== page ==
The 12th Invest in ME Research Conference June, 2017, Part 2
MEMum presents the second article in a series of three about the recent 12th Invest In ME International Conference (IIMEC12) in London.
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Regulatory T cells harbor HIV/SIV virus during antiviral drug treatment

Discussion in 'Other Health News and Research' started by Murph, Oct 21, 2017.

  1. Murph

    Murph :)

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    https://medicalxpress.com/news/2017-10-regulatory-cells-harbor-hivsiv-virus.html

    Scientists at Yerkes National Primate Research Center, Emory University have identified an additional part of the HIV reservoir, immune cells that survive and harbor the virus despite long-term treatment with antiviral drugs.


    Their findings are scheduled for publication in Immunity.

    The cells display a molecule called CTLA4, the target of an FDA-approved cancer immunotherapy drug, ipilimumab. This information should help those trying to eradicate HIV from the body.

    Researchers led by Mirko Paiardini, PhD, infected macaques with HIV's relative SIV and treated them with standard antiviral drugs similar to what humans receive for HIV. At the time of analysis, almost all the animals (8 out of 9) showed undetectable SIV in their blood. The team probed for CD4+ memory T cells, which are known to shelter persistent virus.

    "We found that a certain group of memory CD4+ T cells displaying CTLA4, but not another co-inhibitor receptor called PD1, harbor viral DNA at higher frequencies than other groups of memory CD4+ T cells," says Paiardini, associate professor of pathology and laboratory medicine. "These cells can be found in multiple tissues, such as lymph node, spleen, gut and bone marrow, and contain replication-competent and infectious virus."

    The Yerkes team worked with researchers at NCI/Leidos Frederick led by Jacob Estes, PhD, using a technique called "DNAscope", to visualize latently infected cells in lymph nodes. Previous research had shown that HIV-infected cells persist in regions of the lymph nodes called B cell follicles. The newly identified group of infected cells is found outside the B cell follicles.

    Working in close collaboration with Rafick Sekaly, PhD, at Case Western Reserve University, the research team also showed that the CTLA4-positive PD1-negative cells have the characteristics of regulatory T cells, whose job is to put a brake on the immune system and prevent it from getting too excited.

    "It provides a strong rationale for targeting these cells," Paiardini says. "Depleting latently infected T-regs can not only reduce the reservoir, but also induce a stronger antiviral immune response."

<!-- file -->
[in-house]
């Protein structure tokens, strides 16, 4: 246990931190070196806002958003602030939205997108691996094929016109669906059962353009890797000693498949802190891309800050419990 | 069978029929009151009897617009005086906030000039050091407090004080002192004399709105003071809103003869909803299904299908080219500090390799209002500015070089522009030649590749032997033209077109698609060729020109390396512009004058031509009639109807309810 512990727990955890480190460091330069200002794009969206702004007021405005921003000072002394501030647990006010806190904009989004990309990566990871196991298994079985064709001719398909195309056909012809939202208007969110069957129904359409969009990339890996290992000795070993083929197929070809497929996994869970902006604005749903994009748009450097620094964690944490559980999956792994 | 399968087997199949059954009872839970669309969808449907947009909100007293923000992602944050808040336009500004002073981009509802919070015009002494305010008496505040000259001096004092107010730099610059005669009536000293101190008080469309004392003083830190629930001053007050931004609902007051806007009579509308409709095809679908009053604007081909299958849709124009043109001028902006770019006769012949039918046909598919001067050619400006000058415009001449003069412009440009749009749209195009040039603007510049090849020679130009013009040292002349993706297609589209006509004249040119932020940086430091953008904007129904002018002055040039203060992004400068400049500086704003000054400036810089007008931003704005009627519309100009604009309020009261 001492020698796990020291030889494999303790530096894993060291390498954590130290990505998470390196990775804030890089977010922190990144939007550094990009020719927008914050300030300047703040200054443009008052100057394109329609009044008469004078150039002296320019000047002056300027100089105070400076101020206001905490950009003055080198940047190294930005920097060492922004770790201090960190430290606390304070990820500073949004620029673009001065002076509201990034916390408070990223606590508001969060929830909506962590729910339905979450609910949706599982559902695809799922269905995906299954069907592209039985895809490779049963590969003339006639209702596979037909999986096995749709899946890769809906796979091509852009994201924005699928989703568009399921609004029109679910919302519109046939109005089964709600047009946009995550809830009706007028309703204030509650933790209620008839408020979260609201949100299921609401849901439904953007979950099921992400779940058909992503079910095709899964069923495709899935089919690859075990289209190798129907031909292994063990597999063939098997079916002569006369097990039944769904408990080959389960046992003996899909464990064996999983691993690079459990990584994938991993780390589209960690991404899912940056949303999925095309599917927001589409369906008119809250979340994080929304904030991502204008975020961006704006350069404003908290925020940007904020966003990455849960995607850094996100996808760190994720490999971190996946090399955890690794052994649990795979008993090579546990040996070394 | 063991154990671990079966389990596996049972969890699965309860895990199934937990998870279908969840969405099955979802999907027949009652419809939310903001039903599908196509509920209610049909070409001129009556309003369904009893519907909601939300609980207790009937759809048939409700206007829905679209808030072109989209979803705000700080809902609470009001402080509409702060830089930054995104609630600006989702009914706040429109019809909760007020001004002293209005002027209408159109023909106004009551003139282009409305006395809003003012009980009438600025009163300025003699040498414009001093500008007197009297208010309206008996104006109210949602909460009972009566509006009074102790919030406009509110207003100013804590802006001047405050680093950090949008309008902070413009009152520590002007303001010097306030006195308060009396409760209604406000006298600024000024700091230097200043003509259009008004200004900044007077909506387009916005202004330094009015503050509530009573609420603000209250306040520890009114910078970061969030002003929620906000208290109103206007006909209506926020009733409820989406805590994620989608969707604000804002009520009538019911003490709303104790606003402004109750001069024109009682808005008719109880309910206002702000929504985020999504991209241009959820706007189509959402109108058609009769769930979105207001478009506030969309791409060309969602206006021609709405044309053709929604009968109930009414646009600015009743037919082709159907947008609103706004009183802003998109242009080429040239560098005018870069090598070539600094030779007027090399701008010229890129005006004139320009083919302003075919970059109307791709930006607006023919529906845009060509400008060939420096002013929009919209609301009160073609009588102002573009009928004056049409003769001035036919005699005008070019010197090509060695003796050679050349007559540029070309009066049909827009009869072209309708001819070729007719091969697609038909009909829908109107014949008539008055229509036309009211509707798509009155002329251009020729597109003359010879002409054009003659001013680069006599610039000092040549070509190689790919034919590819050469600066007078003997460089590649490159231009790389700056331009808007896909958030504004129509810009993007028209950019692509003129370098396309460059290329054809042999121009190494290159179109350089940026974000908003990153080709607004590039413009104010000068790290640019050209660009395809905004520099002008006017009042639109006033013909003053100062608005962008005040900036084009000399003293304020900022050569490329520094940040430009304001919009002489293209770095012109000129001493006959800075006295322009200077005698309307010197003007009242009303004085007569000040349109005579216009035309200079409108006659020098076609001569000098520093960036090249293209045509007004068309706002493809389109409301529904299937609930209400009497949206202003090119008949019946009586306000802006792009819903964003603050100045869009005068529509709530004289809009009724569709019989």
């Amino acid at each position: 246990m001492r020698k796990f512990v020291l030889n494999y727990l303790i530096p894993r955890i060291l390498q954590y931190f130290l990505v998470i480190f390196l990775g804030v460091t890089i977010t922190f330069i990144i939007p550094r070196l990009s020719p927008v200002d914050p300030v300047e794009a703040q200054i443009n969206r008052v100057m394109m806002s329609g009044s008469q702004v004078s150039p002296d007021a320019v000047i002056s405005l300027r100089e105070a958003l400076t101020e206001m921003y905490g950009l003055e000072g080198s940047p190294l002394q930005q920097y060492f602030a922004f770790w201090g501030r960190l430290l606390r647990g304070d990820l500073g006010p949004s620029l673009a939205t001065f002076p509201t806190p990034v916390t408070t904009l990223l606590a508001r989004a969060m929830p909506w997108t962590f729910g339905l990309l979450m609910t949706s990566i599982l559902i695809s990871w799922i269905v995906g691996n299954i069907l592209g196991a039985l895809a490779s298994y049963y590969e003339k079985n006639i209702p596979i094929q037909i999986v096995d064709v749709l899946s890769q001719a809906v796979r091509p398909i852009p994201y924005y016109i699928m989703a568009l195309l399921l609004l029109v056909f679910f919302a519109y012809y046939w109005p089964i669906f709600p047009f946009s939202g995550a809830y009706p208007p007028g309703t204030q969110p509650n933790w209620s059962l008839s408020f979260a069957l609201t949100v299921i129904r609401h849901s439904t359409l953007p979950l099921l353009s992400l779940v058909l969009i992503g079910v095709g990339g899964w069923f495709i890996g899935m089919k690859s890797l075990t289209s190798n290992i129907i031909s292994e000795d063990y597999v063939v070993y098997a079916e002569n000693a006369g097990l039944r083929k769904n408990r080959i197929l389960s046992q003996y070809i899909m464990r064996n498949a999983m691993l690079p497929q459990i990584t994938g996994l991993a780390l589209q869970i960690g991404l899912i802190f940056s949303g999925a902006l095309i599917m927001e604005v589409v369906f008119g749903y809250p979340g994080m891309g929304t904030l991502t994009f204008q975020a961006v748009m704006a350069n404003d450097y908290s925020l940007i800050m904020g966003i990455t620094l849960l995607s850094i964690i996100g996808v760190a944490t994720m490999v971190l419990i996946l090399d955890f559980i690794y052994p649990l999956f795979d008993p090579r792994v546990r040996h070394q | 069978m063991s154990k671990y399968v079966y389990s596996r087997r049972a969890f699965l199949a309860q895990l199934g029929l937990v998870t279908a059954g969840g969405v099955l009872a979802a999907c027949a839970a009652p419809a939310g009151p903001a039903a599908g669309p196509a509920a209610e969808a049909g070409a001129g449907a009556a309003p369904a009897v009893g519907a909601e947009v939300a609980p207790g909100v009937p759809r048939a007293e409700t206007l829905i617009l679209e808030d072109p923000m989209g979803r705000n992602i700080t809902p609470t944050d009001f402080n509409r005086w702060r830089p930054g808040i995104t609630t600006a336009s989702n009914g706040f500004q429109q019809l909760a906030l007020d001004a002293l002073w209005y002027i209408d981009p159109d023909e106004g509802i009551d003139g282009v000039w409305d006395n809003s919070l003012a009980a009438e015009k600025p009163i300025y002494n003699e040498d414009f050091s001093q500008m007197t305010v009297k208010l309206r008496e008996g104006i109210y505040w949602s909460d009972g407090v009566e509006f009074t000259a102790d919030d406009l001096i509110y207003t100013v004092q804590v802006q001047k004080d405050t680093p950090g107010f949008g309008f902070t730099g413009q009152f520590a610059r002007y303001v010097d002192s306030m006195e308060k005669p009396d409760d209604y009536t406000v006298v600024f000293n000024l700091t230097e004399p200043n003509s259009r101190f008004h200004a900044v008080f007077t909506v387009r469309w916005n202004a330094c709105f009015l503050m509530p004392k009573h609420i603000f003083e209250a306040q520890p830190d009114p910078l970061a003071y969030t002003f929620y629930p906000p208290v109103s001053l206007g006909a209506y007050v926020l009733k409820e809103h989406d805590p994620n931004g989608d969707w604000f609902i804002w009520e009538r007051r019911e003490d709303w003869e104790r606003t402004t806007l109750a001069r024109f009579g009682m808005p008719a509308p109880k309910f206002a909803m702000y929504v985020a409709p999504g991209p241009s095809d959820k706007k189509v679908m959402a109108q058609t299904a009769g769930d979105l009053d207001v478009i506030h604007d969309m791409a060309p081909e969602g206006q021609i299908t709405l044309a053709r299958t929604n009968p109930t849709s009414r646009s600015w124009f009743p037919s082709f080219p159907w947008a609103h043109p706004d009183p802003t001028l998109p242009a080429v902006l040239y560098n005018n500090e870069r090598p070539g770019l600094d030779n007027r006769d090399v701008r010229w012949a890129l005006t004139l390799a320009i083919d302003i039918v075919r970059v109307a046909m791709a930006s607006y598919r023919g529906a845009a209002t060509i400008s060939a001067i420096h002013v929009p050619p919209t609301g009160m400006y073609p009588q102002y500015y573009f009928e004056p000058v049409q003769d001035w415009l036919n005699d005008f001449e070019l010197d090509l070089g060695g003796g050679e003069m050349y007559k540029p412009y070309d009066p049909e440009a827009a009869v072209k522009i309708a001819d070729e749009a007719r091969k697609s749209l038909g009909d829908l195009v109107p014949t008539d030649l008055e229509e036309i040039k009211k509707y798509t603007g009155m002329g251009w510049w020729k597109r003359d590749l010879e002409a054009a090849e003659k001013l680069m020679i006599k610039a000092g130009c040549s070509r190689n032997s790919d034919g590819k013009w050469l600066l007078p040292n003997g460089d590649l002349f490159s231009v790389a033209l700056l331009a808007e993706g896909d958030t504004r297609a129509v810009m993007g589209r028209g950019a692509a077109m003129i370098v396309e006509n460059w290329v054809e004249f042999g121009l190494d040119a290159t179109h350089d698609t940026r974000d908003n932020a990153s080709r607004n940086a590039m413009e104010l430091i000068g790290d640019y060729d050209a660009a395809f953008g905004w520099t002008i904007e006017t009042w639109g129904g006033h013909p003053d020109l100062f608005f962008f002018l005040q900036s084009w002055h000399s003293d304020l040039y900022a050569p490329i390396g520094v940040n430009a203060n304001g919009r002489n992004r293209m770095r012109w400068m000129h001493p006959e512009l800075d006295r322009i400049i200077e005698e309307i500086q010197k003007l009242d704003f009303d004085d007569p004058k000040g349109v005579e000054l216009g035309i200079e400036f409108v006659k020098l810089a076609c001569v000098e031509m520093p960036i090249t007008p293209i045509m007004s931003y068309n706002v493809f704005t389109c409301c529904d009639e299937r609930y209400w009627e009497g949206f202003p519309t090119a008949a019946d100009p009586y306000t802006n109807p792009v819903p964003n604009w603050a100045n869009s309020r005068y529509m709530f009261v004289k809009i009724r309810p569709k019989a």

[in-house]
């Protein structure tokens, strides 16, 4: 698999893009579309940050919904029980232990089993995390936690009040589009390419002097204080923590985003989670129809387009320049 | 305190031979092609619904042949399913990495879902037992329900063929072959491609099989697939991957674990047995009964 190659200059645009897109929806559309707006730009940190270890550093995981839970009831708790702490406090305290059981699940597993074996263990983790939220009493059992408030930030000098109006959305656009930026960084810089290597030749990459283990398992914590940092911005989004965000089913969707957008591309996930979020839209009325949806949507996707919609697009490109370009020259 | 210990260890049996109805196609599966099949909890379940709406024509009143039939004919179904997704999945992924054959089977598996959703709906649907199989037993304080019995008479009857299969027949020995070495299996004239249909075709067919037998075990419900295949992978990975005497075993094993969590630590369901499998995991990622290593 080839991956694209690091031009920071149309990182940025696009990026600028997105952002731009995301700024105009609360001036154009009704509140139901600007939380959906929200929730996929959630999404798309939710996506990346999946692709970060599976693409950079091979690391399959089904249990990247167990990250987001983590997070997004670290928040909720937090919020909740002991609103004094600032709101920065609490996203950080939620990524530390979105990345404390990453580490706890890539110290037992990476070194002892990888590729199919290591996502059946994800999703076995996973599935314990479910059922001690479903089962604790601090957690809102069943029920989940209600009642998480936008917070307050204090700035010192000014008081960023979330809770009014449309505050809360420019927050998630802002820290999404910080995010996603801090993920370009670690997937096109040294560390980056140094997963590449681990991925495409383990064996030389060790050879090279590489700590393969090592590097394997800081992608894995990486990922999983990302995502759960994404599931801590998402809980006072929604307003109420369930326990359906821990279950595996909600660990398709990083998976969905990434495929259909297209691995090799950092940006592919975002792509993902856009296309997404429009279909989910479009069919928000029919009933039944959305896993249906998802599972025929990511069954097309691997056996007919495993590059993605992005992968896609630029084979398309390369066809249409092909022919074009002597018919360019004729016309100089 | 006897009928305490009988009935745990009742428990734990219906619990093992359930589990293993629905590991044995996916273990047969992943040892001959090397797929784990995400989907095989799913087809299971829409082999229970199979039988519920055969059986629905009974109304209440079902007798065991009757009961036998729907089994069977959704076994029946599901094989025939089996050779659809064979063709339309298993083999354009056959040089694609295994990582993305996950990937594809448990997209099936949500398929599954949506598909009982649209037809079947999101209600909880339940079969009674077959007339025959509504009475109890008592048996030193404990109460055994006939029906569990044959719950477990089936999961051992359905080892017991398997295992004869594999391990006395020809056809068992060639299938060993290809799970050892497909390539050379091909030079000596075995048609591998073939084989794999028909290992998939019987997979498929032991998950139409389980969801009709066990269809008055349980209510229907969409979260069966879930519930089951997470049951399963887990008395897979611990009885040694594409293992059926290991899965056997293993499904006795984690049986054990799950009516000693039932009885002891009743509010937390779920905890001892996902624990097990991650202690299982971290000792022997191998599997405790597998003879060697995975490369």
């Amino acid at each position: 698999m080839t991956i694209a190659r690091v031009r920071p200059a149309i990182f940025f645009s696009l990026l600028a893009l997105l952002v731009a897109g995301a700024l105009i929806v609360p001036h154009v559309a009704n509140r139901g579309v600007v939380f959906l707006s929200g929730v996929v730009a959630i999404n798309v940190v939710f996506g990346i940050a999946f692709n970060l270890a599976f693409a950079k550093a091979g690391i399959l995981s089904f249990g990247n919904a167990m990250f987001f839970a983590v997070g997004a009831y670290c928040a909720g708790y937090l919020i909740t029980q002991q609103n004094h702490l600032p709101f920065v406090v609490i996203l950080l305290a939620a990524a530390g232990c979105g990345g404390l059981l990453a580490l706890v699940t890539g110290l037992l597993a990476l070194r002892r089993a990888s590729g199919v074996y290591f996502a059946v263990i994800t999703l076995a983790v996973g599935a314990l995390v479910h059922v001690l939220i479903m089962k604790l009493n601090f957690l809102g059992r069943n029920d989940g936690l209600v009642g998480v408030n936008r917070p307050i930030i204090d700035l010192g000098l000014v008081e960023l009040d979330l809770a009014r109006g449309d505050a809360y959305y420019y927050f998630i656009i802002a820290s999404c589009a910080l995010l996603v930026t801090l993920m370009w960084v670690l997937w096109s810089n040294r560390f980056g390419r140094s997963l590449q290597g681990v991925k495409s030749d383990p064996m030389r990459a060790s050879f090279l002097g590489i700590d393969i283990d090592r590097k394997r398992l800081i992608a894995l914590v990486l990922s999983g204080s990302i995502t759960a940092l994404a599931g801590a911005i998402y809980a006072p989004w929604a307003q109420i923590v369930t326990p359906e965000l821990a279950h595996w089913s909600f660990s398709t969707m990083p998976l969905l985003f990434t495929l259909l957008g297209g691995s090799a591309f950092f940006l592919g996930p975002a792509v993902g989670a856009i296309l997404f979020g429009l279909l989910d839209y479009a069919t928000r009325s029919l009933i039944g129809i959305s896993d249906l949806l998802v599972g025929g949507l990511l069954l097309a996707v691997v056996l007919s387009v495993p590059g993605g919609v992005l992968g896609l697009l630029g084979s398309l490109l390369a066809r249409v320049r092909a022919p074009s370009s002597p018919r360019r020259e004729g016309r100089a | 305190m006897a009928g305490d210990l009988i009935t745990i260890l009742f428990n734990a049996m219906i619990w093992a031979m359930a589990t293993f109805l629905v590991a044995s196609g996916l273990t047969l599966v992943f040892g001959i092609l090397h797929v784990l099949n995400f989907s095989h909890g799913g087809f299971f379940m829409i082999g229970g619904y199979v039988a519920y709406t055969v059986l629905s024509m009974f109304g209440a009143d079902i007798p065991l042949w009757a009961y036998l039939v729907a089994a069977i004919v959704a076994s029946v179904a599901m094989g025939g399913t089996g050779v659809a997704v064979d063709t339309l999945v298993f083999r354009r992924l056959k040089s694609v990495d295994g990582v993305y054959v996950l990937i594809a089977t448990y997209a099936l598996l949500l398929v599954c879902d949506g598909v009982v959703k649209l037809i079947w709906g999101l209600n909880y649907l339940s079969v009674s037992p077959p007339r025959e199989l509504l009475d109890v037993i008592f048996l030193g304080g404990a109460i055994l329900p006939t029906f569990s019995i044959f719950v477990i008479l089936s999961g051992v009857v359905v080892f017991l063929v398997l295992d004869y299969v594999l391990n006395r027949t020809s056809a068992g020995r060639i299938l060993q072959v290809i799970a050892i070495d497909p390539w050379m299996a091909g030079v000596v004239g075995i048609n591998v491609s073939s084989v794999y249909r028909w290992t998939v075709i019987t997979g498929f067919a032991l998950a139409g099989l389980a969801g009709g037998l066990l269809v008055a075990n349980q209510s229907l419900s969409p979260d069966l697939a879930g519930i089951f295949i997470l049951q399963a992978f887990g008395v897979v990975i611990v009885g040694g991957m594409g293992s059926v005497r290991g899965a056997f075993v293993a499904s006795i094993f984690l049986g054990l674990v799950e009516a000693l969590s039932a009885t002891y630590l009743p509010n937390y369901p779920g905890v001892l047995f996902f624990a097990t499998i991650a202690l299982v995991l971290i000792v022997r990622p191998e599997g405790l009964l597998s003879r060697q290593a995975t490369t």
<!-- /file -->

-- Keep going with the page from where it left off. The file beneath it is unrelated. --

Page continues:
The researchers also worked with Vincent Marconi, MD, a physician treating HIV in Atlanta, to confirm that similar cells were present in human lymph nodes. The human samples came from six HIV-positive individuals who had been on antiviral drugs for an average of three years.

    Based on the team's findings, CTLA-4 should be considered as an additional target when designing immunotherapies aimed at purging the viral reservoir, Paiardini says.


    More information: Immunity (2017). DOI: 10.1016/j.immuni.2017.09.018
     
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  2. Murph

    Murph :)

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    To me, this sort of thing tells us to keep an open mind. If viruses can be 'hiding' in HIV, one of the most rigorously studied diseases there is, they can probably still be implicated in me/cfs despite the absence of evidence so far.

    I still consider an autoimmune etiology the most probable but I don't think the door is fully closed on the alternatives.
     
    Last edited: Oct 21, 2017
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  3. Simon

    Simon

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    I’m not sure. This work is really looking at why HIV is hard to completely eradicate from the body when it’s still cleared from the blood (which still usually constitutes effective treatment). That’s different from trying to understand what’s causing day to day Mecfs. Thanks for posting this interesting work, though.
     
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  4. halcyon

    halcyon Senior Member

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    Nobody has proved that persistent viral infection isn't the cause of day to day ME/CFS.

    I'll call it now, I think things like what you're seeing here will become important in upcoming ME research. You are going to hear about PD-1, CTLA-4, and I bet many other T cell counter-regulatory exhaustion signals (TIM-3, LAG-3, etc.). Keep an eye on Mark Davis and also the Cornell team.
     
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